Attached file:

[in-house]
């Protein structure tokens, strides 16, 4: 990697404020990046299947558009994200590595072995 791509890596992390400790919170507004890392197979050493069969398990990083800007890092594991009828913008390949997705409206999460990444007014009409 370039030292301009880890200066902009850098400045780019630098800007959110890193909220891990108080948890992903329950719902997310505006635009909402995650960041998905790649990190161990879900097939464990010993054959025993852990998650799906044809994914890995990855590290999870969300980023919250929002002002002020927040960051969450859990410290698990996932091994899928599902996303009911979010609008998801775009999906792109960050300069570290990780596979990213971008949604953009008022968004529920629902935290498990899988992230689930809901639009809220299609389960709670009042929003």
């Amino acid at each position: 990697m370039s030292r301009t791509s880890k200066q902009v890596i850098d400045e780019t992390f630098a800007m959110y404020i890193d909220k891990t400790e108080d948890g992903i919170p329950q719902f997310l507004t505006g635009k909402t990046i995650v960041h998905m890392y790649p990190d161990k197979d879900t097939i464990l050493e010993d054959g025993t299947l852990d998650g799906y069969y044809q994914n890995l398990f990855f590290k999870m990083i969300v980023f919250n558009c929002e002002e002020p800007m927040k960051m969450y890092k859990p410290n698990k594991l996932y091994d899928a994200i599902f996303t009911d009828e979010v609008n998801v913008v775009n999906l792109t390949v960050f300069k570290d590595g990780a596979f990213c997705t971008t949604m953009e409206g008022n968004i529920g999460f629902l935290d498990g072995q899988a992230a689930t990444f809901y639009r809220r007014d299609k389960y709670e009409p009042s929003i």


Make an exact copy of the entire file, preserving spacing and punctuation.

[in-house]
């Protein structure tokens, strides 16, 4: 990697404020990046299947558009994200590595072995 791509890596992390400790919170507004890392197979050493069969398990990083800007890092594991009828913008390949997705409206999460990444007014009409 370039030292301009880890200066902009850098400045780019630098800007959110890193909220891990108080948890992903329950719902997310505006635009909402995650960041998905790649990190161990879900097939464990010993054959025993852990998650799906044809994914890995990855590290999870969300980023919250929002002002002020927040960051969450859990410290698990996932091994899928599902996303009911979010609008998801775009999906792109960050300069570290990780596979990213971008949604953009008022968004529920629902935290498990899988992230689930809901639009809220299609389960709670009042929003």
């Amino acid at each position: 990697m370039s030292r301009t791509s880890k200066q902009v890596i850098d400045e780019t992390f630098a800007m959110y404020i890193d909220k891990t400790e108080d948890g992903i919170p329950q719902f997310l507004t505006g635009k909402t990046i995650v960041h998905m890392y790649p990190d161990k197979d879900t097939i464990l050493e010993d054959g025993t299947l852990d998650g799906y069969y044809q994914n890995l398990f990855f590290k999870m990083i969300v980023f919250n558009c929002e002002e002020p800007m927040k960051m969450y890092k859990p410290n698990k594991l996932y091994d899928a994200i599902f996303t009911d009828e979010v609008n998801v913008v775009n999906l792109t390949v960050f300069k570290d590595g990780a596979f990213c997705t971008t949604m953009e409206g008022n968004i529920g999460f629902l935290d498990g072995q899988a992230a689930t990444f809901y639009r809220r007014d299609k389960y709670e009409p009042s929003i």